So, having symptoms of high oestrogen should alert you to seek help to investigate your oestrogen type.  Having the toxic bad oestrogen is not a big deal, since we have agents that can shift the oestrogen processing away from the ‘bad’ route and prevent DNA damage and cancer.

Crucially, the cause of her oestrogen levels was not investigated

This 53-year-old lady presented with chronic backpain.  Radiological imaging confirmed multiple metastatic deposits on the spine and pelvis, and thoracic vertebra number 8 (T8) fracture.  Further investigation with mammogram and ultrasound confirmed invasive ductal breast carcinoma.  She had initially attributed her symptoms to her busy life and going through life’s change, and her GP commenced HRT to help her symptoms.

Interestingly, this patient had undergone a hysterectomy (removal of the womb) in 2011, due to a diagnosis of endometriosis presenting with excessive bleeding.  She also had a fibroid (womb benign tumour) removed earlier in life.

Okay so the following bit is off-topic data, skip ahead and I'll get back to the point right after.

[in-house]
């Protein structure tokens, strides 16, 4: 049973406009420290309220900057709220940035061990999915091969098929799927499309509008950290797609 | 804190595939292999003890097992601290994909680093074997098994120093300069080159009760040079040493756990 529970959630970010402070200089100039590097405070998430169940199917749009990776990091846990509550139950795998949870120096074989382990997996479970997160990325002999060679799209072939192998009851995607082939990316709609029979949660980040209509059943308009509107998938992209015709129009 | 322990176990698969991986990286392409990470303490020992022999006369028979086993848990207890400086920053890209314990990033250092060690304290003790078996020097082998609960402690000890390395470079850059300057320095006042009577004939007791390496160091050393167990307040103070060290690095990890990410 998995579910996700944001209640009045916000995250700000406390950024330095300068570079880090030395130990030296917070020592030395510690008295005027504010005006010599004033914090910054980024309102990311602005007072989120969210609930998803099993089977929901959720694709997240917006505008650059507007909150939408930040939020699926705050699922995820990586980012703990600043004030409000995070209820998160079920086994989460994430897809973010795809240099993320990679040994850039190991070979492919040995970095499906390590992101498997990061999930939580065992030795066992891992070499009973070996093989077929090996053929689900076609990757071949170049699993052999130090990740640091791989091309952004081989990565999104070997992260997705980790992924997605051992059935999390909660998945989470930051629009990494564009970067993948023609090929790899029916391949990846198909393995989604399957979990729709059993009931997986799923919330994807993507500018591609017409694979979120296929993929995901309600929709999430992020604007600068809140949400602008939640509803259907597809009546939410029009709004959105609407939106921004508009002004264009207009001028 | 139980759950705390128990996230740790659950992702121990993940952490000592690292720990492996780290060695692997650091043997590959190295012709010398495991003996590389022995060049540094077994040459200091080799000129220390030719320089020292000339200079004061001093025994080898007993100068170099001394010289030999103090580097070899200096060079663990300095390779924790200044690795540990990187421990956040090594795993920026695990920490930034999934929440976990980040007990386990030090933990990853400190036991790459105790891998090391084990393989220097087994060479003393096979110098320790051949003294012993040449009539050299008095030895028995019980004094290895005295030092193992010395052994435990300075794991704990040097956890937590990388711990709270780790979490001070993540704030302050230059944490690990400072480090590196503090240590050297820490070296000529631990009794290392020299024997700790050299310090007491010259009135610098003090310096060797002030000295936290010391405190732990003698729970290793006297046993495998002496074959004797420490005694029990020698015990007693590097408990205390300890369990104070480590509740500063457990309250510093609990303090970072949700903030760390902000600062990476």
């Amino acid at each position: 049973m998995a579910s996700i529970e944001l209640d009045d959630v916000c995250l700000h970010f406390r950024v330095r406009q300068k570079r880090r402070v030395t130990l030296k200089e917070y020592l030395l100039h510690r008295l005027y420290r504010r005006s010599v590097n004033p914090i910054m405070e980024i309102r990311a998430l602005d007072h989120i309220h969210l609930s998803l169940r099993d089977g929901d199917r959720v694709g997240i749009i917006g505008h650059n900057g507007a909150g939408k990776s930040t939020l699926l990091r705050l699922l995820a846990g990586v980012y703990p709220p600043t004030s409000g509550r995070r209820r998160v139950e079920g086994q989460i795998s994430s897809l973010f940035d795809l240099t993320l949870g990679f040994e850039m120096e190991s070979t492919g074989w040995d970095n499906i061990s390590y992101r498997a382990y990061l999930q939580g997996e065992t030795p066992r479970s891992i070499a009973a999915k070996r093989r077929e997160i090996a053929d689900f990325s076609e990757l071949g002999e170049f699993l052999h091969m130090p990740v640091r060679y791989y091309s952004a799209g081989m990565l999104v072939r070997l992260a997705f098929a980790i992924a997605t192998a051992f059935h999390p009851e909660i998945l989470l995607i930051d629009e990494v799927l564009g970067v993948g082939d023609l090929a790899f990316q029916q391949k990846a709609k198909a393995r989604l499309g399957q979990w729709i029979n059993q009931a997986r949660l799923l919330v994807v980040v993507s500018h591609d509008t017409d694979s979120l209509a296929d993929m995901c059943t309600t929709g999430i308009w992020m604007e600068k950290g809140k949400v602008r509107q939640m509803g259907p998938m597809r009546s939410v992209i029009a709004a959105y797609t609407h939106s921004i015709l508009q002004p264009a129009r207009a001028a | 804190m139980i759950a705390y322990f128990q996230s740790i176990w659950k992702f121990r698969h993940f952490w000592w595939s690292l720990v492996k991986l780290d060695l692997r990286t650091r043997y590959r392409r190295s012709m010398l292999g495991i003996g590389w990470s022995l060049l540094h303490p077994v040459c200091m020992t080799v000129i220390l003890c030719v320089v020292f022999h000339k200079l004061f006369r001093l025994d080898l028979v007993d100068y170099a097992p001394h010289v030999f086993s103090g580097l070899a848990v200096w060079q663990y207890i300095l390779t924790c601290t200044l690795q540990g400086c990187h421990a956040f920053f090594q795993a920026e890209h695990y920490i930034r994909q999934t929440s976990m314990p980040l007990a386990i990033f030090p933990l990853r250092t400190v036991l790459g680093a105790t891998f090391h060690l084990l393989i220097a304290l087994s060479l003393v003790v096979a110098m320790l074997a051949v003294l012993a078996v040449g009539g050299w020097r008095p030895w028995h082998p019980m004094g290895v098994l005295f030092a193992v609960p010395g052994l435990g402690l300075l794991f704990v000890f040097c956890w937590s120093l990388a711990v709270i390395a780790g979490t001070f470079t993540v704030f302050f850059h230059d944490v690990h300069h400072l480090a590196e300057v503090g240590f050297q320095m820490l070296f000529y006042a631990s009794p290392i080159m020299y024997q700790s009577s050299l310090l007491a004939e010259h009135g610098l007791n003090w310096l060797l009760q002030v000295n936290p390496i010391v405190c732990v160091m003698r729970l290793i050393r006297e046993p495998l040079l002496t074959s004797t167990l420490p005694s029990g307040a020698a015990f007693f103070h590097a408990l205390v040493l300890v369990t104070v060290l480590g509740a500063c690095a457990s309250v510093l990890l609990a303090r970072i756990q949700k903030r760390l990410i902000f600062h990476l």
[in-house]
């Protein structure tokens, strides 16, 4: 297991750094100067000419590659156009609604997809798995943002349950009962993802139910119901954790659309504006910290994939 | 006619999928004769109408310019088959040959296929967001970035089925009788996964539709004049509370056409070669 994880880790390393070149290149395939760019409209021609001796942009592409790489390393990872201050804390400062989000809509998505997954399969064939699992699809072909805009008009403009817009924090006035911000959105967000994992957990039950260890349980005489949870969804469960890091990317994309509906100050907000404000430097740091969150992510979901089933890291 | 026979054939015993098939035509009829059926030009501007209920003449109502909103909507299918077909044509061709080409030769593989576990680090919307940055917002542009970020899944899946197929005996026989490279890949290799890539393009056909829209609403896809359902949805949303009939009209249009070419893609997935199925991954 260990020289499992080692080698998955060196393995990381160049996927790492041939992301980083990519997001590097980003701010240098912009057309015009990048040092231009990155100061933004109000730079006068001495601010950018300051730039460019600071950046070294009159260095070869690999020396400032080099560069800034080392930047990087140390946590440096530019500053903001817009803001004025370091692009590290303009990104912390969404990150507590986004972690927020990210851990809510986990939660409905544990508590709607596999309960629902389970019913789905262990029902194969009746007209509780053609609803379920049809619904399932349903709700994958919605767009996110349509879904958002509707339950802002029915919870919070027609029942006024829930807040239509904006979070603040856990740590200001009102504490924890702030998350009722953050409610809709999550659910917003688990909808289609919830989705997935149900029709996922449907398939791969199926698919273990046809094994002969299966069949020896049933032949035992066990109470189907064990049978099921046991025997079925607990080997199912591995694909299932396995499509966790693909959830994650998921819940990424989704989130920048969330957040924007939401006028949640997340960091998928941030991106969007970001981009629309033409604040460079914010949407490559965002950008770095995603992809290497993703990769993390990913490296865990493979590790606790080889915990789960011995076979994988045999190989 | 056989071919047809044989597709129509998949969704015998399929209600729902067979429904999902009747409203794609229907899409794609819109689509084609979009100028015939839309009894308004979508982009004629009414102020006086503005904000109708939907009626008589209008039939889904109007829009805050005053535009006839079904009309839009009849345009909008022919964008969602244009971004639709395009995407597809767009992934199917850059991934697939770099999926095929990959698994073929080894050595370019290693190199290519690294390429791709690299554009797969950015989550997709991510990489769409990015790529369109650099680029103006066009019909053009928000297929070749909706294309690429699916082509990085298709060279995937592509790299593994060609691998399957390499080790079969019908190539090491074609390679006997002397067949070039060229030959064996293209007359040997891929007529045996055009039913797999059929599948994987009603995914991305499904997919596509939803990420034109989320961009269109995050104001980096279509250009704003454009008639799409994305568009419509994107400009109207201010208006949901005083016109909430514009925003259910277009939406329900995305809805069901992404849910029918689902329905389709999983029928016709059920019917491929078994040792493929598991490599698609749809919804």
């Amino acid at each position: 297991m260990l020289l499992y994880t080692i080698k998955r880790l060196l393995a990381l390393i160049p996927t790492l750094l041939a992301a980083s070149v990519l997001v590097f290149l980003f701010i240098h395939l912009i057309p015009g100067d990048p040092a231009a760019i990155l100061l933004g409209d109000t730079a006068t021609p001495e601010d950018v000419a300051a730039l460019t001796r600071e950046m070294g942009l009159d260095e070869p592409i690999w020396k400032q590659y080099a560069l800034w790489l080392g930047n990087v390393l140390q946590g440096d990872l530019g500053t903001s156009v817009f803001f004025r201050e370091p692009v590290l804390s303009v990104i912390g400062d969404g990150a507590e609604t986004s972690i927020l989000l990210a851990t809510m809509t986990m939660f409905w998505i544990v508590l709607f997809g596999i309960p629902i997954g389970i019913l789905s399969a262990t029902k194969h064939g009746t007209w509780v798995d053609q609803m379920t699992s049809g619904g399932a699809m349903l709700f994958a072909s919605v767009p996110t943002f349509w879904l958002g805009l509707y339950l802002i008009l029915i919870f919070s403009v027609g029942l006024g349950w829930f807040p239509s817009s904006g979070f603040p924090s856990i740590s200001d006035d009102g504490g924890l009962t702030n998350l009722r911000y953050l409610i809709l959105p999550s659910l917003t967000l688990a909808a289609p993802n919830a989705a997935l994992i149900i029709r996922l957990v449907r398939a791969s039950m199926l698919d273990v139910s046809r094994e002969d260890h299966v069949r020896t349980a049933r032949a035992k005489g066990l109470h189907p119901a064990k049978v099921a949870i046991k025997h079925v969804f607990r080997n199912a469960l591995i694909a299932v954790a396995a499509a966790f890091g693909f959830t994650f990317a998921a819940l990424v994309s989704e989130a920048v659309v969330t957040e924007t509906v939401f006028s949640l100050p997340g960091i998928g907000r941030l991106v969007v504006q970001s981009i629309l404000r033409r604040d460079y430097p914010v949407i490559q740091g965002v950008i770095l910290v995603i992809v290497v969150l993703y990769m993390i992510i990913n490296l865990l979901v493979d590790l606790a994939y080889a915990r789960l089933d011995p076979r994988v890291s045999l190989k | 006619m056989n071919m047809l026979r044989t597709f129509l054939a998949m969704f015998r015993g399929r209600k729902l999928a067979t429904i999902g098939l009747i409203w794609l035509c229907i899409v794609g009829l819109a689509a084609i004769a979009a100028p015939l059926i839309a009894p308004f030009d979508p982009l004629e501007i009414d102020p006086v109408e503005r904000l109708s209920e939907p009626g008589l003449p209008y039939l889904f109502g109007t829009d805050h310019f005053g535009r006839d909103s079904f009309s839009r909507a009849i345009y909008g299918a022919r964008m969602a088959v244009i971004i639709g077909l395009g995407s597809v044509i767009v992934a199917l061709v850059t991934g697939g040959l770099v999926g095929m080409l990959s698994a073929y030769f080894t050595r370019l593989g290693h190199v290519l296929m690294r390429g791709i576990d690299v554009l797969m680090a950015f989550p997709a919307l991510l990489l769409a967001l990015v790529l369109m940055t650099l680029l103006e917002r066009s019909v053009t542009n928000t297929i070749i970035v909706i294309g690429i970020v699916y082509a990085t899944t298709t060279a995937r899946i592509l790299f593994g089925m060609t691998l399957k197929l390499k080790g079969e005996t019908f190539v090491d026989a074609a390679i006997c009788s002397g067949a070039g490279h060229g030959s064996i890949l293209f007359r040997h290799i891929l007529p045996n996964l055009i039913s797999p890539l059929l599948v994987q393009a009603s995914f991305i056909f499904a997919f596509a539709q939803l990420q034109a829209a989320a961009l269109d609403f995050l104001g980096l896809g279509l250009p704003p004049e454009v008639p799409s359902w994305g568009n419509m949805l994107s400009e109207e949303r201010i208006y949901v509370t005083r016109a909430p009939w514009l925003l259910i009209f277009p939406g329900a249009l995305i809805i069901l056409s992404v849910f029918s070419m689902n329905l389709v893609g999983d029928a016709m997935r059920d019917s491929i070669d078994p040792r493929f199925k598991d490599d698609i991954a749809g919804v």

She had an extensive history of heavy periods associated with severe PMS.  This required iron therapy for anaemia, which resulted in constipation.  She continued to have mild anaemic with low haemoglobin around 110.

She also had a history of frequent urinary infections (cystitis), vaginal thrush (candida infection), sinusitis and Irritable Bowel Syndrome (IBS).  The latter presented with bloating, passing gas, stomach pain and irregular bowel habits.  She had recently lost over two stone in weight.  The patient passed a tape worm parasite in her stool in mid-July and was given mebendazole (antiparasitic) pills.